Enzalutamide Granted FDA Approval for Treatment of Patients With mCSPC

Enzalutamide is now approved by the FDA for the treatment of metastatic castration-sensitive prostate cancer, making it the first oral agent to be approved for three different types of advanced prostate cancer, according to a press release from Pfizer.<br /> &nbsp;

Enzalutamide (Xtandi) is now approved by the FDA for the treatment of metastatic castration-sensitive prostate cancer (mCSPC), making it the first oral agent to be approved for 3 different types of advanced prostate cancer, according to a press release from Pfizer.1

The approval was prompted by results from the phase III ARCHES trial (NCT02677896). In this study, treatment with enzalutamide plus androgen deprivation therapy (ADT) demonstrated a 61% decrease in the risk of radiographic progression or death compared with placebo plus ADT (HR, 0.39, 95% CI, 0.30-0.50;P<0.0001). Data on the median radiographic progression-free survival (rPFS) had not yet been reached at the time of data cutoff for the enzalutamide group.1In patients treated with placebo plus ADT, the median rPFS was 19 months.2

Adverse events (AEs) occurred more frequently with enzalutamide plus ADT compared to placebo plus ADT. The most common AEs observed included hot flash (27% vs. 22%), asthenic conditions (24% vs. 20%), hypertension (8.0% vs. 5.6%), fractures (6.5% vs. 4.2%), and musculoskeletal pain (6.3% vs. 4.0%), respectively.

“Men with metastatic castration-sensitive prostate cancer face complex treatment decisions and it is critical for physicians and patients to have as much information as possible when deciding on all of the options available,” said Andrew Armstrong, MD, professor of medicine, Surgery, Pharmacology and Cancer Biology, Director of Research in the Duke Cancer Institute’s Center for Prostate and Urologic Cancers and lead investigator of ARCHES. “The research supporting the FDA approval and updated treatment guidelines provide physicians and patients with compelling evidence to consider enzalutamide as a treatment option for men with this disease.”

ARCHES is a randomized, double-blind, placebo-controlled study to evaluate the efficacy and safety of enzalutamide/ADT in patients with mHSPC. Patients in the study received enzalutamide once daily and ADT, as per standard of care (SOC) or placebo once daily with ADT, as per SOC. The primary endpoint of the study is radiographic progression-free survival (rPFS). Secondary endpoints in this study included OS, time to first symptomatic skeletal event, time to castration-resistance, time to deterioration of quality of life, time to deterioration in urinary symptom, time to prostate-specific antigen (PSA) progression, PSA undetectable rate, time to initiation of a new antineoplastic therapy, objective response rate, and time to pain progression.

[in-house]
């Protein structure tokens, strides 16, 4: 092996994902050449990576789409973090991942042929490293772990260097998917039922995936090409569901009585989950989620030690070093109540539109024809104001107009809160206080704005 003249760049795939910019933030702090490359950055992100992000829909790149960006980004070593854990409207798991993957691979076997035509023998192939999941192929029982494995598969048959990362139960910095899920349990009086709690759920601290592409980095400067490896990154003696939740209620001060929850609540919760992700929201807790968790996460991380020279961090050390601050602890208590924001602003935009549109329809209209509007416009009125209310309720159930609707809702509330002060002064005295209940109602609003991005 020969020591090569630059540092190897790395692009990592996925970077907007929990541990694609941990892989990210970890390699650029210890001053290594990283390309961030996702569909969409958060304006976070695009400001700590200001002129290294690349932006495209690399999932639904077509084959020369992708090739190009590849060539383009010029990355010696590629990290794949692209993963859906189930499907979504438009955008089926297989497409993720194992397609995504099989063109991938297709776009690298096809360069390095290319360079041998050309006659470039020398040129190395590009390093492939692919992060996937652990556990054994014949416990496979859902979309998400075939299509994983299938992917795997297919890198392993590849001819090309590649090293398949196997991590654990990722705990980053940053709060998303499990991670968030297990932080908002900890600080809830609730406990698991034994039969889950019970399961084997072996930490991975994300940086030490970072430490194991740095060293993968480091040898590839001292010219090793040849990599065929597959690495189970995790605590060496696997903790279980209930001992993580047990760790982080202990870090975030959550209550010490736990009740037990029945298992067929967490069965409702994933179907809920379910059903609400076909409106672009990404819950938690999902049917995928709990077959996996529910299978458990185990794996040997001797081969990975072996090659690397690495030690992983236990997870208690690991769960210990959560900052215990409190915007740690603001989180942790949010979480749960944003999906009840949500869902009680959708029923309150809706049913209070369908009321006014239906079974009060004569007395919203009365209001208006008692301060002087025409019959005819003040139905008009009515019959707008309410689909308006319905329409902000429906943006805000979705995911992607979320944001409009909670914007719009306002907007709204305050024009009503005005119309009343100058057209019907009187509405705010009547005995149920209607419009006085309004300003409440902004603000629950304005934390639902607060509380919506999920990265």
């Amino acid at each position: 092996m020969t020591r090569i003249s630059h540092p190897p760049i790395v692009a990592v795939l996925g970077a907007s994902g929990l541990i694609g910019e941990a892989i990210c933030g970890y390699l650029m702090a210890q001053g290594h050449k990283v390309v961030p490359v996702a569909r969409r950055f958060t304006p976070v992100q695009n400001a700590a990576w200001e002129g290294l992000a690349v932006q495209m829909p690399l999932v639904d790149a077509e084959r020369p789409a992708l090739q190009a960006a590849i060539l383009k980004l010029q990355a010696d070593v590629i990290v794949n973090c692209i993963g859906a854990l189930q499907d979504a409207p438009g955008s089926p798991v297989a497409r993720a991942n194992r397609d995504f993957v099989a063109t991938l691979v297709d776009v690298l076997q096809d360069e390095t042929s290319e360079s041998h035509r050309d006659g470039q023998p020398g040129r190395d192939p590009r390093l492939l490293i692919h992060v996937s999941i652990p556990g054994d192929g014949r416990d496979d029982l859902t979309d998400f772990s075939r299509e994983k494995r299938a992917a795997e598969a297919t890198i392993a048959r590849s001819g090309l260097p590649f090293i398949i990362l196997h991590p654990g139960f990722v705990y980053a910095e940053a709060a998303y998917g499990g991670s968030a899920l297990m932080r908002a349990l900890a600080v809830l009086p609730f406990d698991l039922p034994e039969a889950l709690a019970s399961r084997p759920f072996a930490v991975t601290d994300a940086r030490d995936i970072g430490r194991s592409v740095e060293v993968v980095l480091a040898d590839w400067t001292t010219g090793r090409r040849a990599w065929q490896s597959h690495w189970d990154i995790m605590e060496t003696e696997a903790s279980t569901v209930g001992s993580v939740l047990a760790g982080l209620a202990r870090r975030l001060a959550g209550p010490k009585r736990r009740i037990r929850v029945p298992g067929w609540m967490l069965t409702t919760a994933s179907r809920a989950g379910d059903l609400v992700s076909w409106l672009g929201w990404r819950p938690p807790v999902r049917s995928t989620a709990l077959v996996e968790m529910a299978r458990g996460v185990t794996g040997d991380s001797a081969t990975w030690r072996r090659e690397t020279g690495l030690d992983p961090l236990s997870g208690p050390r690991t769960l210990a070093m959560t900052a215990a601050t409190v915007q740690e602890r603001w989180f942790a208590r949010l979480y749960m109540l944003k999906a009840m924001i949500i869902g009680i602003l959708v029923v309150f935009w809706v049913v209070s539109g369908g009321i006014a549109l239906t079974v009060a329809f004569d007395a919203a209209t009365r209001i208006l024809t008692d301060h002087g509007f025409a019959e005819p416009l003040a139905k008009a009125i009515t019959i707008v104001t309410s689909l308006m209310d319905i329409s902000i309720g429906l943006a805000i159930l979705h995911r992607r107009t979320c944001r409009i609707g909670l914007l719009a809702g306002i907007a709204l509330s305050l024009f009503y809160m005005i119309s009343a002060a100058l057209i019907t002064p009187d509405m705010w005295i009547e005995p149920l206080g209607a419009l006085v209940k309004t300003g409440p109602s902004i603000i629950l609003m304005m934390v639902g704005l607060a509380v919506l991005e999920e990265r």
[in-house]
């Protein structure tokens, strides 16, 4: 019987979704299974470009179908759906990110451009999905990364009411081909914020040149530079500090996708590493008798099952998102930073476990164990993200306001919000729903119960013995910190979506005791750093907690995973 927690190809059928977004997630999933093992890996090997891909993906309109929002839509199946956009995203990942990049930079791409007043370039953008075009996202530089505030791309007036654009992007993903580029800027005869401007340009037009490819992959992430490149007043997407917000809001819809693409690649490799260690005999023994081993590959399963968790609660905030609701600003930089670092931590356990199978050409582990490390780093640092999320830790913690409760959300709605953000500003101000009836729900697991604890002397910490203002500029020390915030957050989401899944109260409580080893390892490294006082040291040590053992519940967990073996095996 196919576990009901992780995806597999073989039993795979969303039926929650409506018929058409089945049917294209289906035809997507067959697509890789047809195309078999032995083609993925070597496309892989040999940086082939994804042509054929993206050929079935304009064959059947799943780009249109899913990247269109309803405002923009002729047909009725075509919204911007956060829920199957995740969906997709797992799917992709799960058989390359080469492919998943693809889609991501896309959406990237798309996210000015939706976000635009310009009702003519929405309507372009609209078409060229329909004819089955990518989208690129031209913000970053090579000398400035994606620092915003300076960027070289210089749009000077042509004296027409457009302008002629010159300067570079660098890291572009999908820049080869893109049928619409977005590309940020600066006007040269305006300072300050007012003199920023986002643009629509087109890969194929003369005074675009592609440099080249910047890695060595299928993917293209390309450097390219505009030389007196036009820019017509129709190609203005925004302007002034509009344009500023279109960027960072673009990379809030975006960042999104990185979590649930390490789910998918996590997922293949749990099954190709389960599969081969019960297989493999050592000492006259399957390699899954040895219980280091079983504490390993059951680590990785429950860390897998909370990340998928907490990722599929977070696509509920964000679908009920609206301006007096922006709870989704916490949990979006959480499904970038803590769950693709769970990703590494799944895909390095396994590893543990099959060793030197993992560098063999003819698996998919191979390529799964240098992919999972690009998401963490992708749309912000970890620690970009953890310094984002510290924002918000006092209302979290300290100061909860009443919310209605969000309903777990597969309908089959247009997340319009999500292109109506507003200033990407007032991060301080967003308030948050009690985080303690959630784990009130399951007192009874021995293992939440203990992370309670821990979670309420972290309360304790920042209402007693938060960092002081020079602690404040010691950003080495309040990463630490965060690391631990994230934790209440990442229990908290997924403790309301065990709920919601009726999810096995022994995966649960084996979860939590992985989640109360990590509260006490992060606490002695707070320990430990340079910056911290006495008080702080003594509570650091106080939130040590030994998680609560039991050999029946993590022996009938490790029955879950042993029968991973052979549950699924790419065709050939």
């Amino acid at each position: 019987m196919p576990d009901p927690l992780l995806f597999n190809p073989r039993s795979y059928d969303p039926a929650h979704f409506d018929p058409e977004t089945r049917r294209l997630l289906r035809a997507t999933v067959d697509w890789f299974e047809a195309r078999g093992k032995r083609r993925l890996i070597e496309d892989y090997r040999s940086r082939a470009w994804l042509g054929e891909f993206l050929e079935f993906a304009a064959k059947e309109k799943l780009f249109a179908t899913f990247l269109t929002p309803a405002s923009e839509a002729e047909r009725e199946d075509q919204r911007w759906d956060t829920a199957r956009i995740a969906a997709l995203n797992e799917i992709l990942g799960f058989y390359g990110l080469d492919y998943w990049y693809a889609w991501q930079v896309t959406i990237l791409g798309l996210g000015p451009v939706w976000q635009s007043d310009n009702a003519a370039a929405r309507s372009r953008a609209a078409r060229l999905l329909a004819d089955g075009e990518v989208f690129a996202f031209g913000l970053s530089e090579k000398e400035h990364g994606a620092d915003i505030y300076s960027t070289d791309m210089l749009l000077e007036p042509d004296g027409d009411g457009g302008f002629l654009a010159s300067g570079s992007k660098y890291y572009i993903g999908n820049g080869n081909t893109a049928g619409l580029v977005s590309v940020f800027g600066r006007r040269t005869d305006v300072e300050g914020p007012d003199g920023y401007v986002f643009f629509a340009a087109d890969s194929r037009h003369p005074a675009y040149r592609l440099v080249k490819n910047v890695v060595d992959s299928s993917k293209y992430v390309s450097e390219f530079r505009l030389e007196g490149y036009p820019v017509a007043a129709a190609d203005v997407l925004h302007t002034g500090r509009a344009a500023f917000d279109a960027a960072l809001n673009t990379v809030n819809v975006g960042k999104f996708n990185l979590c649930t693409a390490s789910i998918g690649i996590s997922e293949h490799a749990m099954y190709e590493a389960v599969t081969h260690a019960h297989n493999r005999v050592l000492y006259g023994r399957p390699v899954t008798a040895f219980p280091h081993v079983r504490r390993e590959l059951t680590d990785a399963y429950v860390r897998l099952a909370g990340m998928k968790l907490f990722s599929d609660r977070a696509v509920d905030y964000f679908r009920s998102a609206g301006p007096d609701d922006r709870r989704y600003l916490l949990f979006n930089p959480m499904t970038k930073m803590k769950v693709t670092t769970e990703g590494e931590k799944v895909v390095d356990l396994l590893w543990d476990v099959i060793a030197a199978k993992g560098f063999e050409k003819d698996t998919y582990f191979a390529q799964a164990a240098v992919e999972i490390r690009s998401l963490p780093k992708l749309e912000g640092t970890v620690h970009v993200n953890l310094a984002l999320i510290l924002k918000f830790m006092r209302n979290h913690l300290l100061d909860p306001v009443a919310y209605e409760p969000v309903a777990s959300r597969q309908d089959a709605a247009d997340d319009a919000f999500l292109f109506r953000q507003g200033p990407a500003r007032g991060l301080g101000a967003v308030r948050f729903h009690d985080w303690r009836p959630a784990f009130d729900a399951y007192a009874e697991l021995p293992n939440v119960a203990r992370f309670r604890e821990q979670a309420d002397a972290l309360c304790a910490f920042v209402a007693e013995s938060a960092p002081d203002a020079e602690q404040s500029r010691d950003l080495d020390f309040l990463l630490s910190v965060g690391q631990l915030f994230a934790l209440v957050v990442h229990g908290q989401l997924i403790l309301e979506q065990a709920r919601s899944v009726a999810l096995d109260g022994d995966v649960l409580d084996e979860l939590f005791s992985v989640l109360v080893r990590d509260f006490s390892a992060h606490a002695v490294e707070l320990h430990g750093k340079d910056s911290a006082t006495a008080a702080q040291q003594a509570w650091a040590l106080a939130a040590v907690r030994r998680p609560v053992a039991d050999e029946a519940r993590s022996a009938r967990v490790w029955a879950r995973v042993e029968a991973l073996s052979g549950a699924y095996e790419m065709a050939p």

To enroll in the trial, individuals must have been diagnosed with histologically or cytologically confirmed prostate cancer without neuroendocrine differentiation, signet cell, or small cell histology. Patients were required to have metastatic, have an ECOG performance status of 0 or 1, and be able to maintain ADT throughout the study.

Individuals were excluded if they had prior pharmacotherapy, radiation therapy or surgery for metastatic prostate cancer, known brain metastases, clinically significant cardiovascular disease, and other conditions that may have interfered with the experimental treatment.

Enzalutamide, an androgen receptor inhibitor has prior approvals for the treatment of non-metastatic prostate cancer and metastatic castration-resistant prostate cancer. Experts state that the new approval for treatment of mHSPC can get patients the therapy they need much faster.

“[Enzalutamide] has been established as a standard of care for men with castration-resistant prostate cancer and has been prescribed to more than 420,000 patients worldwide since it was first approved in 2012,” said Andrew Krivoshik, MD, PhD, senior vice president and Oncology Therapeutic Area head at Astellas. “This approval in metastatic castration-sensitive prostate cancer means physicians can now offer {enzalutamide] to men earlier in their advanced prostate cancer treatment journey.”


  1. XTANDI (enzalutamide) Approved by U.S. FDA for the Treatment of Metastatic Castration-Sensitive Prostate Cancer [press release]. New York, New York; Pfizer, Inc; December 16, 2019.https://bwnews.pr/2r2IRgO. Accessed December 16, 2019.
  2. Armstrong AJ, Szmulewitz RZ, Petrylak DP, et al. ARCHES: A Randomized, Phase III Study of Androgen Deprivation Therapy With Enzalutamide or Placebo in Men With Metastatic Hormone-Sensitive Prostate Cancer.Journal of Clinical Oncol.37, 32; 2974-2986.